Guest Lecture by Julian Hanich | Affects and Emotions in Film: Part 2

19.05.2023 17:00 - 18:30


Guest lecture: “Film and the Beauty of Nature: An Ecological Perspective” by Julian Hanich

In this talk Julian Hanich will raise the question if the affectively charged experience of natural beauty in film, under certain circumstances, can contribute positively to the debate about ecocinema, ecocriticism and an environmentally progressive aesthetics.

Perceiving beauty is a key appeal of film, and the cinema, from its beginnings, often sought and found the sources of this pleasure in nature. This is no different today: natural beauty entices anywhere from mainstream movies to art cinema, from experimental films to wildlife documentaries. Yet against the catastrophic upheavals reshaping our natural world for some viewers the experience of natural beauty has become increasingly fraught with doubt, even melancholy. While longing for cinema’s beauty of nature, they find it hard to avoid mourning it at the same time. Others have gone further and rejected looking at nature’s beauty as frivolous, even ideologically dubious.

Starting from analyses of beautiful ecocritical films such as RR (2007, James Benning) or Gunda (2021, Victor Kossakovsky), Julian Hanich shows that rejecting representations of natural beauty—and the affective experiences that come with it—would be a grave mistake: it would not only rob us of a fundamental aesthetic experience but also a weapon against environmental ignorance.

Philosophically, his position comes close to what in environmental aesthetics is called aesthetic preservationism. According to scholars embracing this position, natural beauty is an important justification for environmental protection, and it comes with a powerful aesthetic imperative: Just as there’s a duty to preserve beautiful art, there’s an obligation to preserve beautiful nature. Aesthetic preservationism therefore concludes that environmental ethics should take environmental aesthetics more seriously. And for this the medium of film seems invaluable because it can combine moving images of beautiful nature with subtle ethical argumentations. The two films mentioned above will serve as strong cases in point.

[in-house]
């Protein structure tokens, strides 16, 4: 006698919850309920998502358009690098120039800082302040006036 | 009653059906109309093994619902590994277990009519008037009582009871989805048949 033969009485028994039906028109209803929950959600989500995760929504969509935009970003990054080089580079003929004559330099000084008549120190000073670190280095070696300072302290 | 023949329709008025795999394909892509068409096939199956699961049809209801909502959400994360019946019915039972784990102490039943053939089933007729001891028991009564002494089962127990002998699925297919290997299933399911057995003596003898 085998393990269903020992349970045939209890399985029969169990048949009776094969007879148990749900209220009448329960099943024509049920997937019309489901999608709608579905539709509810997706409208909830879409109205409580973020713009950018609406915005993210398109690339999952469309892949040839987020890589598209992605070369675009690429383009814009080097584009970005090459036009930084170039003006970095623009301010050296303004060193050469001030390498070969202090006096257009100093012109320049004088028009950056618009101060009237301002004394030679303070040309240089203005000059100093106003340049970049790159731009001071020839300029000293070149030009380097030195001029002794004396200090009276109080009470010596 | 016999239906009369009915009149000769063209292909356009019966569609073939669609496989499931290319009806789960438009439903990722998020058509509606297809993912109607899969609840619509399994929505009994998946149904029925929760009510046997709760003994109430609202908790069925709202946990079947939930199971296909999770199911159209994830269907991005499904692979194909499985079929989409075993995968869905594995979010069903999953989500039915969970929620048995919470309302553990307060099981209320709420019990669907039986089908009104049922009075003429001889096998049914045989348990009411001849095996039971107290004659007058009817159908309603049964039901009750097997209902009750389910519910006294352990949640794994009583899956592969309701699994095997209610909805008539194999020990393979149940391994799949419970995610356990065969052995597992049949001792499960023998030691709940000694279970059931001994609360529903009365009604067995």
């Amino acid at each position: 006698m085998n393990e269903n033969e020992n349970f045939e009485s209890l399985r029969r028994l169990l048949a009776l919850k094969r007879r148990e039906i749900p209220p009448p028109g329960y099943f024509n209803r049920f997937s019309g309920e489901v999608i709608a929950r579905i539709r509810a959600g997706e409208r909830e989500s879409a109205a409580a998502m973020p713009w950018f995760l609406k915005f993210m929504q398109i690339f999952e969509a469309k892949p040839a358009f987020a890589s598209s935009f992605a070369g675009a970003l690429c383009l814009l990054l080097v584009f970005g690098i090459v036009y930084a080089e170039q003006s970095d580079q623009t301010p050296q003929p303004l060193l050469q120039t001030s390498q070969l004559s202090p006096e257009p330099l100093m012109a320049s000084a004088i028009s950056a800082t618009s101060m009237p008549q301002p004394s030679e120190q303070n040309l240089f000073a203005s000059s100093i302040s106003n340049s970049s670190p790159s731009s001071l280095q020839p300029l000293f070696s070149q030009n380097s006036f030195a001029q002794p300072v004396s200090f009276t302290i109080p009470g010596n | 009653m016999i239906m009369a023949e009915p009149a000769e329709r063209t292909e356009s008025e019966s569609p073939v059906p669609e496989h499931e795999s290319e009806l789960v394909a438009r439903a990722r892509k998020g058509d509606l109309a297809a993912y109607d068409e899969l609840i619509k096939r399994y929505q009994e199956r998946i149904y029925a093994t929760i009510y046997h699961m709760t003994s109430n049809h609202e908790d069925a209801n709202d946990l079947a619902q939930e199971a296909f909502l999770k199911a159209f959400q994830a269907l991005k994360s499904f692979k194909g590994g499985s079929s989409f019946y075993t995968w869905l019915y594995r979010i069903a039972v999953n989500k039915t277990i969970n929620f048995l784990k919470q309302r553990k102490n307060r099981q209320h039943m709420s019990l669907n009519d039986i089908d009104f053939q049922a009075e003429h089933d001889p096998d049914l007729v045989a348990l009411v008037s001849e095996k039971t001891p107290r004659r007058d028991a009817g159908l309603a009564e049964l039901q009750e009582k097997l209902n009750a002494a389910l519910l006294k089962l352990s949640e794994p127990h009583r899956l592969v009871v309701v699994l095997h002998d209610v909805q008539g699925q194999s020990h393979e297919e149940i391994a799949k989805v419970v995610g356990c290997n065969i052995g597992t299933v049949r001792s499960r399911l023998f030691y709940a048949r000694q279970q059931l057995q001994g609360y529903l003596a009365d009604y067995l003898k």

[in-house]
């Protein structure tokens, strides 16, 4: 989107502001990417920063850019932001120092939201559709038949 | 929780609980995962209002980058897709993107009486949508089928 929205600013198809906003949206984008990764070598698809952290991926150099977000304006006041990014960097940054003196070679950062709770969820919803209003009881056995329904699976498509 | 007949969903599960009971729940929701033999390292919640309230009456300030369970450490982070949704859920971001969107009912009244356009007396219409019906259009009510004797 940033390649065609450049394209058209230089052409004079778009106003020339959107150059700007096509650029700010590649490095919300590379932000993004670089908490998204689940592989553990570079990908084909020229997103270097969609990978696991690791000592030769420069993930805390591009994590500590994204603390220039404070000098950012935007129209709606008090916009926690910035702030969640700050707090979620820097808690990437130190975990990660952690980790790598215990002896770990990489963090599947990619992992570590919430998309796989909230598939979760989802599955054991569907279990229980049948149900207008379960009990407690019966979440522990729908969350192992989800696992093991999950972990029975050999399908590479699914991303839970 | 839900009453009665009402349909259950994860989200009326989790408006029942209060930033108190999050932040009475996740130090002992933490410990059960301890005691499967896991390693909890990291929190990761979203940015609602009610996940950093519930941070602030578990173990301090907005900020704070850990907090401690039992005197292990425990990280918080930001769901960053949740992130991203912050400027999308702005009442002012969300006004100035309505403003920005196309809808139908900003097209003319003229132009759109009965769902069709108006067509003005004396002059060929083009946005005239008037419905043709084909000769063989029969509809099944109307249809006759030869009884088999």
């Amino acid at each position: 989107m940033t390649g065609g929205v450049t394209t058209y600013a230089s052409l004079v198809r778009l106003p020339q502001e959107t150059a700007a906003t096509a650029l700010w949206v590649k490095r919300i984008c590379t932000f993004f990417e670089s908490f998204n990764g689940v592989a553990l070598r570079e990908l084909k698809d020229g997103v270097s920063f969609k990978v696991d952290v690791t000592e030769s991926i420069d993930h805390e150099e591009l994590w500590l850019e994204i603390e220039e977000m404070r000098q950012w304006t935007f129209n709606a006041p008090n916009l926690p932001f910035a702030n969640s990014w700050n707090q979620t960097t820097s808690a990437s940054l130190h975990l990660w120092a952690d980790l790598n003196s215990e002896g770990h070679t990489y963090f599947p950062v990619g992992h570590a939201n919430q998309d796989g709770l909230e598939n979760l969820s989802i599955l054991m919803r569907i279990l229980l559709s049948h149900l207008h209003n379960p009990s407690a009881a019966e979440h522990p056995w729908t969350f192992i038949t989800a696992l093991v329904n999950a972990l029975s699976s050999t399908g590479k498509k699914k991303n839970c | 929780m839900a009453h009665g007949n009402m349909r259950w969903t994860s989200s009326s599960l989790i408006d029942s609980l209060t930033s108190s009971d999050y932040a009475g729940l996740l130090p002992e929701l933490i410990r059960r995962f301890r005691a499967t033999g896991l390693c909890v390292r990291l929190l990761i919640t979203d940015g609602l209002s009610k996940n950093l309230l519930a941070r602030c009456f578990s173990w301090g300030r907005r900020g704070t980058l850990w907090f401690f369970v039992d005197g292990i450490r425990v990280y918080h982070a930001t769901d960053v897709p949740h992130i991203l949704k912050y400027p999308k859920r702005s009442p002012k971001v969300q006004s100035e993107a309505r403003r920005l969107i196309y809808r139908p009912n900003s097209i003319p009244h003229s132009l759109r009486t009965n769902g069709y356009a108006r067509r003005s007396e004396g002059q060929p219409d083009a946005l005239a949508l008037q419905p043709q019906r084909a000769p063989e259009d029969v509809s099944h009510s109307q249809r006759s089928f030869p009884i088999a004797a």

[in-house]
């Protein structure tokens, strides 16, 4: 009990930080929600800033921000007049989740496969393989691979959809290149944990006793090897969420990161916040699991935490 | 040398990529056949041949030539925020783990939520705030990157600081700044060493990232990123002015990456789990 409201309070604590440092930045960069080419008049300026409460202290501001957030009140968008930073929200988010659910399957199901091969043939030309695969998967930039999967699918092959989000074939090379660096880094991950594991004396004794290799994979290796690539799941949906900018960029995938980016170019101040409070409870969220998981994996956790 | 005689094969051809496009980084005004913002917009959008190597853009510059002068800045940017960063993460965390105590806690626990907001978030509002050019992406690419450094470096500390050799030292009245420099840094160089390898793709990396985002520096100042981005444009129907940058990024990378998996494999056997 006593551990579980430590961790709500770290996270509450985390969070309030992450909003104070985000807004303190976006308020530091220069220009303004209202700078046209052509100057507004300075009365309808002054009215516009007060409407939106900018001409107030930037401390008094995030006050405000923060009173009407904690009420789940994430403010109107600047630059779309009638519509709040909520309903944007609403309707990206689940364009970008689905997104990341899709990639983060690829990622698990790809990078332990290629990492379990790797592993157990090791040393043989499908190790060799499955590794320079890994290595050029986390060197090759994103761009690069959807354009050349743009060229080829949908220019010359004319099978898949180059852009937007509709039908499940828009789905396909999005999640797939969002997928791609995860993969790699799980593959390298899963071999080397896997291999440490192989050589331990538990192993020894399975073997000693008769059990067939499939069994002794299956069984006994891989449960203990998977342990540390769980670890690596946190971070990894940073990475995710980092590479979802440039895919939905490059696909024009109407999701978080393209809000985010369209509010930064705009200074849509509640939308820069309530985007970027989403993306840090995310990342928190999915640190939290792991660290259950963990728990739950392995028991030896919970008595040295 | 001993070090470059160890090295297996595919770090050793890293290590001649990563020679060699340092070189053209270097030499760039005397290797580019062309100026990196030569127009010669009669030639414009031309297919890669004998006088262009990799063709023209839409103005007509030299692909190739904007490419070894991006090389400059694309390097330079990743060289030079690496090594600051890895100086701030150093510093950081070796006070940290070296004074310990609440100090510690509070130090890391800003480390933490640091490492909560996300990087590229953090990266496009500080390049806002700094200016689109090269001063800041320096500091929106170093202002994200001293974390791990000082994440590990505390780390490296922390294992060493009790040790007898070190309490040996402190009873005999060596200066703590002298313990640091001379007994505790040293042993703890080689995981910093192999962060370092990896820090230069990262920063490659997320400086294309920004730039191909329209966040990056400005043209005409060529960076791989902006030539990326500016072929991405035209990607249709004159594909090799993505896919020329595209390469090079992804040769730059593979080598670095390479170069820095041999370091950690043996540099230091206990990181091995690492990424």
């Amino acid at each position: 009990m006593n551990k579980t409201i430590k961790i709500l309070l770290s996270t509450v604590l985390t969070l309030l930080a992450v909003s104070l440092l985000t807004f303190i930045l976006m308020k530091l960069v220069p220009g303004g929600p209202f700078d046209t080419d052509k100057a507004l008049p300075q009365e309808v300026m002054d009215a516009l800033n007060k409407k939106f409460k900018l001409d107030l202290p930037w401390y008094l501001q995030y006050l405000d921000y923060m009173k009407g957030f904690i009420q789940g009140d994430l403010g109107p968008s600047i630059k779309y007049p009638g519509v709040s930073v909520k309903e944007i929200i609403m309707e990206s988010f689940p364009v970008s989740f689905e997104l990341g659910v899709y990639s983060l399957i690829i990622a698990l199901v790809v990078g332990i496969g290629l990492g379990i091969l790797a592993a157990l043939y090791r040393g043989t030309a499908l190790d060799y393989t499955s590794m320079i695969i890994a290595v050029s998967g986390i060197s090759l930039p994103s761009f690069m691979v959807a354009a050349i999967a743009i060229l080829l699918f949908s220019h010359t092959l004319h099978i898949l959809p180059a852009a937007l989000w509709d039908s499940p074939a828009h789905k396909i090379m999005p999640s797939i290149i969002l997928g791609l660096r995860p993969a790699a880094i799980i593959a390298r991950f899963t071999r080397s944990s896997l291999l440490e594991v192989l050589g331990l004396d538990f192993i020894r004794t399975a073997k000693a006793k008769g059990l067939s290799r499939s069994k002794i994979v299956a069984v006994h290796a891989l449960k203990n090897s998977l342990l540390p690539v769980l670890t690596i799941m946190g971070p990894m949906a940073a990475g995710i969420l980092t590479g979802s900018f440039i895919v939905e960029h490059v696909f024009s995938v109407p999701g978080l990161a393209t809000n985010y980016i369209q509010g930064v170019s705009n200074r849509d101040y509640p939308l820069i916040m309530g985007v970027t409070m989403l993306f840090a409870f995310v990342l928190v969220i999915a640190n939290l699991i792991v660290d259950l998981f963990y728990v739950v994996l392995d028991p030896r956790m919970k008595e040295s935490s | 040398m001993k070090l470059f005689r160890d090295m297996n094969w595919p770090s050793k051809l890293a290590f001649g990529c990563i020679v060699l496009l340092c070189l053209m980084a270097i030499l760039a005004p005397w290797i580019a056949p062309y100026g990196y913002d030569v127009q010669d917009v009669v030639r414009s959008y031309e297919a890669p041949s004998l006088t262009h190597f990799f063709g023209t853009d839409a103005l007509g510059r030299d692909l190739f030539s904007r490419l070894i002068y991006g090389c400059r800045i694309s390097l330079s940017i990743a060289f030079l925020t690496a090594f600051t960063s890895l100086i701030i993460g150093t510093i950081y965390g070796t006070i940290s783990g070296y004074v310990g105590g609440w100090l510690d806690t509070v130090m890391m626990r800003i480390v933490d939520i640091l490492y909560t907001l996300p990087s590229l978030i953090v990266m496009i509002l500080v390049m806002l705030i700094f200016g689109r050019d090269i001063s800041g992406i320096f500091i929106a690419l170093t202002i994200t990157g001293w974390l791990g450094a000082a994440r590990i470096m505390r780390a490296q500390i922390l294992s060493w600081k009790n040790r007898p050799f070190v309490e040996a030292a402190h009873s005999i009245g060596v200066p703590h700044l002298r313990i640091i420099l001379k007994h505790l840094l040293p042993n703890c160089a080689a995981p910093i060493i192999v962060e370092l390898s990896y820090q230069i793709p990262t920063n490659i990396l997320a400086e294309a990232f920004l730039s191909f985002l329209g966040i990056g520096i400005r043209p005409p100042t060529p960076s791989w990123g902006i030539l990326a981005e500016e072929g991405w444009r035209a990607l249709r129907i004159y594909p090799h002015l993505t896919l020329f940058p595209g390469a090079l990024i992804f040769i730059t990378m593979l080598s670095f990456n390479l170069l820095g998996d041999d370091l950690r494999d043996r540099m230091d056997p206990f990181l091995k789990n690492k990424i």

Julian Hanich is Associate Professor of Film Studies at the University of Groningen. He is the author of three monographs: The Audience Effect: On the Collective Cinema Experience (Edinburgh UP), Cinematic Emotion in Horror Films and Thrillers: The Aesthetic Paradox of Pleasurable Fear (Routledge) and Friedrich Wilhelm Murnau: City Girl (Edition Text + Kritik). With Daniel Fairfax, he co-edited The Structures of the Film Experience by Jean-Pierre Munier: Historical Assessments and Phenomenological Expansions (Amsterdam UP); and with Christian Ferencz-Flatz he was responsible for an issue of Studia Phaenomenologica on ‘Film and Phenomenology.’ Currently, he is co-editing, with Martin Rossouw, a volume entitled What Film Is Good For: On the Values of Spectatorship (University of California Press). His research focuses on film aesthetics, cinematic emotions, film and imagination, film phenomenology, and the collective cinema experience. His work can be found at, and

The lecture will be in English. Attendance is free.

This event is a part of a series of guest lectures “Affects and Emotions in Film” hosted by the Department of Theatre, Film and Media Studies (tfm) and supported by the Austrian Science Fund (FWF).

Dr. Joanna Lapinska, M.A.
Department of Theatre, Film and Media Studies (tfm), Seminar room 2H510 (5th floor), UZA II, Rotunde, Josef-Holaubek-Platz 2, 1090 Vienna